Smith has been facing the biggest challenge to his leadership in his 12 years running the union. On Tuesday, the union’s selection committee deadlocked, 7-7, on whether to give Smith a new contract and a fifth term. Four years ago, that same committee voted unanimously to extend Smith’s tenure.
Smith just barely won the two-thirds approval of the 32 team representatives he needed to avoid an open election, which could have led to more turmoil at the union and undermined what has generally been a cooperative relationship with Goodell. In the vote, 22 players voted to extend Smith’s contract, eight opposed it and two abstained. In a sign of ambivalence about his leadership, Smith may only get a short term contract, not a four-year agreement.
After the vote, J.C. Tretter, a center on the Cleveland Browns and the union’s president, said in a statement that Smith “was transparent with us about his interest in moving on after this term and for the stability and security of our union, he will work with our player leadership to ensure we have a succession plan in place for the next leader.”
Tretter did not say when Smith made the decision to leave after his term expires, or how long his term would last.
The opposition to Smith stems from lingering resentment over the 10-year labor agreement that the players ratified in March 2020, just as the coronavirus pandemic gripped the country.
Richard Sherman, now on the Buccaneers, and other veteran players were disgusted that Smith, who initially opposed the owners’ insistence on the addition of a 17th game this season, ended up supporting it.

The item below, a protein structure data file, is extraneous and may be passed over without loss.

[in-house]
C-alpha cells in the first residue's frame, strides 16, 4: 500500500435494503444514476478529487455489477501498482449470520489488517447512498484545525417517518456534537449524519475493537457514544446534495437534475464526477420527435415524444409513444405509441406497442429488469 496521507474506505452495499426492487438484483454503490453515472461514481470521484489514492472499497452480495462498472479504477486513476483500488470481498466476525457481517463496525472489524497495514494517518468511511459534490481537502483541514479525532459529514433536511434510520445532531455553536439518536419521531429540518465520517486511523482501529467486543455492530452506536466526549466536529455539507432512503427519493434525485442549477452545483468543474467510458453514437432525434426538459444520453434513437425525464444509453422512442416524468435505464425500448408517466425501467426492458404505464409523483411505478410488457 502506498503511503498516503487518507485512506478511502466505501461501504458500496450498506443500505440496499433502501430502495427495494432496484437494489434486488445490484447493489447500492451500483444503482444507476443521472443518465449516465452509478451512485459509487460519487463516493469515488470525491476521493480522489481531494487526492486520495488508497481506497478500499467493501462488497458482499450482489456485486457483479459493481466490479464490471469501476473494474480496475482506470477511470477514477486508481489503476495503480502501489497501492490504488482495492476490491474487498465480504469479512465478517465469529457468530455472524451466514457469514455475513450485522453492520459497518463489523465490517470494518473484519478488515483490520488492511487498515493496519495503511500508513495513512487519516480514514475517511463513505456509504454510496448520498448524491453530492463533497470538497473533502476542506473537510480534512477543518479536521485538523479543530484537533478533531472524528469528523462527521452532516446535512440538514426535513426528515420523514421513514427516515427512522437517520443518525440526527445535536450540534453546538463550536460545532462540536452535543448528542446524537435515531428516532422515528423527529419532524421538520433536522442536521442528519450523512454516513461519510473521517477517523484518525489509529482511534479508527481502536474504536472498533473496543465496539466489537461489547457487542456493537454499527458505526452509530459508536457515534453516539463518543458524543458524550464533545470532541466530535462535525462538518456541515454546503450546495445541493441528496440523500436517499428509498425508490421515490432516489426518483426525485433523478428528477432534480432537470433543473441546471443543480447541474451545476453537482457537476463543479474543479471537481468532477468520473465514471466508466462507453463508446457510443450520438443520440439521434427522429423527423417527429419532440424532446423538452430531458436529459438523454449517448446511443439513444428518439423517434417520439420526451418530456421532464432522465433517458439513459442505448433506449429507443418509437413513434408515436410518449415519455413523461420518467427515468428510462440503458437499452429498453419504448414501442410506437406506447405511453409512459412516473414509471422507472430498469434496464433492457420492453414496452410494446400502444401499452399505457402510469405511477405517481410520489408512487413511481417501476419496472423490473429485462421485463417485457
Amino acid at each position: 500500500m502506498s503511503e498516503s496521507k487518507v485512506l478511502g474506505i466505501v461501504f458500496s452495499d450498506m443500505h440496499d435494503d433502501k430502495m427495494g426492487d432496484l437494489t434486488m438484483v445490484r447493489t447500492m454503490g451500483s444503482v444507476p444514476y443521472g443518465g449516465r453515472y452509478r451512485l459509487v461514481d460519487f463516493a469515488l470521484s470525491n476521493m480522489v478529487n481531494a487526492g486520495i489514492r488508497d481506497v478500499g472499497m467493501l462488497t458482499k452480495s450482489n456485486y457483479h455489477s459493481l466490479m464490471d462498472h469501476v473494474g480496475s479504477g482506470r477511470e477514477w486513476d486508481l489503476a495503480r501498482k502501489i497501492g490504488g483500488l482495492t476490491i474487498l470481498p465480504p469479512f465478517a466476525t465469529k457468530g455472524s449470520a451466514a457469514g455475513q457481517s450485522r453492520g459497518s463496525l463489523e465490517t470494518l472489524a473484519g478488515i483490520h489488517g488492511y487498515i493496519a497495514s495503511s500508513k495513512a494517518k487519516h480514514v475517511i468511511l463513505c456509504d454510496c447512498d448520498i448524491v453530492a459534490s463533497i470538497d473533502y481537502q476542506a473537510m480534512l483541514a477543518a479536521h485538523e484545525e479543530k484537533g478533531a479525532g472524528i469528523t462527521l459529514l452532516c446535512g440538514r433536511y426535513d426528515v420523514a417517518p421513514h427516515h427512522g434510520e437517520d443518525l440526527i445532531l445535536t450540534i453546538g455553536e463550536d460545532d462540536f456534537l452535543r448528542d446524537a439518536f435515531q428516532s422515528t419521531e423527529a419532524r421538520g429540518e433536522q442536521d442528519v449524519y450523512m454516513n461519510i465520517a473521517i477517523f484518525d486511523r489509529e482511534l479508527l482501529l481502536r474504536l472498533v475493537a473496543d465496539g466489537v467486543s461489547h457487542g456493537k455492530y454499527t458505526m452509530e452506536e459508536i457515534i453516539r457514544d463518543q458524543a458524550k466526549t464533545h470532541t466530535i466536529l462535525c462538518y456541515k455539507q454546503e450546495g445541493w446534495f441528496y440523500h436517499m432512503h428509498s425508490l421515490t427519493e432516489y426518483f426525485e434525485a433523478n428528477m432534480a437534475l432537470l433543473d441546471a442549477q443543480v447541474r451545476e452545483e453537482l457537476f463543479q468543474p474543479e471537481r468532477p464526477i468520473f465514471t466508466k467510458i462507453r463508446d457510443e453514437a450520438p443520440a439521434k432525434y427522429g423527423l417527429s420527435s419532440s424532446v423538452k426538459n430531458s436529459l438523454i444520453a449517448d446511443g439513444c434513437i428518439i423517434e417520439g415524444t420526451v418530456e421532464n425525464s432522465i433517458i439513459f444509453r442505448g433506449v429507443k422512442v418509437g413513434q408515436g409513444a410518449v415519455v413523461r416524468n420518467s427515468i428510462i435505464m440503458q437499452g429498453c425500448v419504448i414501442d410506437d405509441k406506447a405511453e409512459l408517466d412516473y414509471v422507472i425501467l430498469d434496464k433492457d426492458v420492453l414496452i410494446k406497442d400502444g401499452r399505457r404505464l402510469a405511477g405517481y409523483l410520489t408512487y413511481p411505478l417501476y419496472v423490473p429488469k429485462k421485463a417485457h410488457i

The union’s own executive committee — normally a source of support for Smith — voted against the deal. But the union pressed ahead anyway, and the agreement was ratified by just 60 votes, receiving 51.5 percent of the vote among a group with more than 2,000 members.
Some players were unhappy that the union only clawed back an additional percentage point of the league’s revenue from the owners in return for a 17th game. Others noted that there is no mechanism to reopen the deal before it expires in 2031, which some players see as an owner-friendly concession. The union also agreed to cut benefits to roughly 400 former players on permanent disability, a decision that Smith later had to justify.
Additionally, some players were upset that the union’s leadership rubber-stamped Smith’s last extension and wanted to at least hold an open election to consider other candidates.
“For the players, this may signify a long period of dissatisfaction with a C.B.A. that wasn’t all they hoped for,” said Robert Boland, who teaches a course on collective bargaining in professional sports at Penn State University. “This has turned into a referendum on Smith’s 12-year tenure.”
Boland represented Russell Okung, a member of the executive committee who last March accused Smith and the union’s staff of acting in bad faith by forcing a vote on the labor deal over the objections of the committee, in violation of the union’s constitution. Okung also accused the union’s leadership of trying to muzzle him from speaking out about the lack of transparency about the committee’s negotiations with N.F.L. owners, which began in 2019.
Okung asked the National Labor Relations Board to intervene, but the independent federal agency guarding employee rights turned him down. His filing, though, turned out to be a harbinger of the discontent that carried into 2021, well before Gruden’s email surfaced.